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Tissue Engineering and Regenerative Medicine International Society Asia Pacific Meeting 2011
In Vivo Maturation And Cell Integration Of Bioengineered Uterine Tissue
JK Williams , S Badra , J Yoo , A Atala
There are limited treatments for women with uterine factor infertility. Although uterine transplants have been proposed, they have been unsuccessful and require immunosuppression. An alternative approach is to bioengineer uterine tissue using autologous cells seeded on an absorbable matrix that integrates and repairs uterine defects of multiple sizes and shapes.
To investigate the feasibility of this approach, rabbit endometrial and myometrial cells were isolated from a uterine biopsy, labeled with lenti-GFP and then seeded on the interior or exterior surface (respectively) of co-polymer of polyglycolic acid with poly (lactide-co-glycolide) biodegradable scaffolds. Twenty-five rabbits received the autologous cell-seeded constructs for one partially removed uterine horn; whereas 6 rabbits received un-seeded constructs.
Over six months, the non-seeded constructs degraded to a non-structured, non-functional fibrotic mass. In contrast, the cell-seeded constructs formed neo-uterine tissue with distinct myometrial and endometrial layers and well defined secretory glands. Both native (GFP-), and seeded (GFP+) cells expressed tissue specific structural, functional, and integrative proteins in the myometrium, endometrium and secretory glands of the neo-uterine tissue. The neo-uterine tissue developed normal biomechanical properties and physiological response to pharmacologic stimuli which persisted for five years post-implantation. One of five rabbits receiving a cell-seeded construct conceived naturally and maintained the pregnancy to term, resulting in the birth of a live pup.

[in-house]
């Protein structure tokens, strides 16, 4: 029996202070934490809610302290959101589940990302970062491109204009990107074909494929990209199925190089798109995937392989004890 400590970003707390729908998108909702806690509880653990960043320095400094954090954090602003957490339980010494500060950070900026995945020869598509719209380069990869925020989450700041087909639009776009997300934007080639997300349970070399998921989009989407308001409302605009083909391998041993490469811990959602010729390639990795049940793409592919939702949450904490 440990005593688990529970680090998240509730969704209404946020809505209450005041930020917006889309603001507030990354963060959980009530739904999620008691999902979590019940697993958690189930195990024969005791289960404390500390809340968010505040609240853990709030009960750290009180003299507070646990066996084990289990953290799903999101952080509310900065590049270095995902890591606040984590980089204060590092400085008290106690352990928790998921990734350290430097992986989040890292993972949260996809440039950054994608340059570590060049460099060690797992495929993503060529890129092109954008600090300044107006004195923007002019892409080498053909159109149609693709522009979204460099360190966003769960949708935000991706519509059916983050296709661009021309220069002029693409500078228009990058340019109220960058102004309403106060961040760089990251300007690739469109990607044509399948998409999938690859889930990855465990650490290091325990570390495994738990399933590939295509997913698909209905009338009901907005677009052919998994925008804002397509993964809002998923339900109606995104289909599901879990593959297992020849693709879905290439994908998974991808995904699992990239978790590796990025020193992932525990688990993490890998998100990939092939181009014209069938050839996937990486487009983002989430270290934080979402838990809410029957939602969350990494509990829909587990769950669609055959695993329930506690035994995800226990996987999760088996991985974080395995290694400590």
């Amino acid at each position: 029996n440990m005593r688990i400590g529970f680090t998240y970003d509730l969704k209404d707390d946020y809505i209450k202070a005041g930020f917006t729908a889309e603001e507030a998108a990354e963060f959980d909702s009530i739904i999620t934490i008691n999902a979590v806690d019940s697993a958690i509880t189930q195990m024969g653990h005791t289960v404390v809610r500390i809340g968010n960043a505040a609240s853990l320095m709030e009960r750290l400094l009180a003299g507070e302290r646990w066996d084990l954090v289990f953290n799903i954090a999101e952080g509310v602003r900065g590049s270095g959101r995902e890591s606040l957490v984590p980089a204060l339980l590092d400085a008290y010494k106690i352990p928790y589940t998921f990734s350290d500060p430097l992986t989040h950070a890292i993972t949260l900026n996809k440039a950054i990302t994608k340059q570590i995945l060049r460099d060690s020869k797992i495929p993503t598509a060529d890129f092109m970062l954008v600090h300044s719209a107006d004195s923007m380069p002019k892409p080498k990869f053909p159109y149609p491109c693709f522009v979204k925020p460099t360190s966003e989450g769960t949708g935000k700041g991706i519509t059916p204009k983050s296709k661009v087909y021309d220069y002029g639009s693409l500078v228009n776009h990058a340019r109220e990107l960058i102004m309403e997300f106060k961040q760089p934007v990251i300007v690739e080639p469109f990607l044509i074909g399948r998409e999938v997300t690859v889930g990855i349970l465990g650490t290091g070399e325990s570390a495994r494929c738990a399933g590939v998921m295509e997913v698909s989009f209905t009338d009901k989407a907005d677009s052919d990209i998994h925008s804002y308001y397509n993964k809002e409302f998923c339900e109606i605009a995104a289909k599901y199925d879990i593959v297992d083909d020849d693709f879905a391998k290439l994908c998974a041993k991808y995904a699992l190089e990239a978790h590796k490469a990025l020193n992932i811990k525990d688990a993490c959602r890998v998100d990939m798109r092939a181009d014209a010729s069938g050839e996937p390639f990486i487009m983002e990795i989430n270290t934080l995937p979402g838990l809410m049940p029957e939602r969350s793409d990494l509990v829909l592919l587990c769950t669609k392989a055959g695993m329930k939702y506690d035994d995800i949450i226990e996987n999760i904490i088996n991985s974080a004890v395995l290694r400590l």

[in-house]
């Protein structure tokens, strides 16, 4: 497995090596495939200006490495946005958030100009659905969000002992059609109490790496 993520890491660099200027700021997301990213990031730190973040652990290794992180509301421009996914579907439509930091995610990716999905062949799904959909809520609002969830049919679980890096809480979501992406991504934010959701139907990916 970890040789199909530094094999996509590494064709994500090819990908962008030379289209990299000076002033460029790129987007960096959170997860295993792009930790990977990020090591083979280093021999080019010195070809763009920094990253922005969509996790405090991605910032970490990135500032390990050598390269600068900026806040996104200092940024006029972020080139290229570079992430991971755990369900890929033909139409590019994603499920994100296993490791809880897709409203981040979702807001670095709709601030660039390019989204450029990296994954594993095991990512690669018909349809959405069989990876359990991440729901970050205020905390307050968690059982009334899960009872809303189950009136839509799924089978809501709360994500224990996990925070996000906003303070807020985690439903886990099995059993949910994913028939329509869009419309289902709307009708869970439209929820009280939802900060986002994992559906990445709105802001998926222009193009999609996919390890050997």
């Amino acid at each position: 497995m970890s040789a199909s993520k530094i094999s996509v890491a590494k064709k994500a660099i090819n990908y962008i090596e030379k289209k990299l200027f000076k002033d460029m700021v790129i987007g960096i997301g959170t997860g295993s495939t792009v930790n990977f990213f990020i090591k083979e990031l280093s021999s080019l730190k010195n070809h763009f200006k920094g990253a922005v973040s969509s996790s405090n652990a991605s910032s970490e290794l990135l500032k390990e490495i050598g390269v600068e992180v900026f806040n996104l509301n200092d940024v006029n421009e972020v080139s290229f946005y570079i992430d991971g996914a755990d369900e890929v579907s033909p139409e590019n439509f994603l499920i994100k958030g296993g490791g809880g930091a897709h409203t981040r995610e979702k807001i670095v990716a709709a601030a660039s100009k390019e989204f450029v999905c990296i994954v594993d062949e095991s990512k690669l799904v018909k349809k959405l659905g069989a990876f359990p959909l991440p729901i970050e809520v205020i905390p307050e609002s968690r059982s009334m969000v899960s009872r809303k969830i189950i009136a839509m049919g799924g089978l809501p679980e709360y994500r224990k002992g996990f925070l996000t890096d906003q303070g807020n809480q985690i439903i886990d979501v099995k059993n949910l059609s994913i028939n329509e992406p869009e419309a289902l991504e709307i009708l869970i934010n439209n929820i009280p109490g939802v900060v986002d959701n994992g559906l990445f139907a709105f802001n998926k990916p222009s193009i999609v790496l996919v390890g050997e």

These data provide the feasibility of a tissue engineering approach for regeneration of large sections of uterine tissue and a model for a novel treatment of uterine related infertility.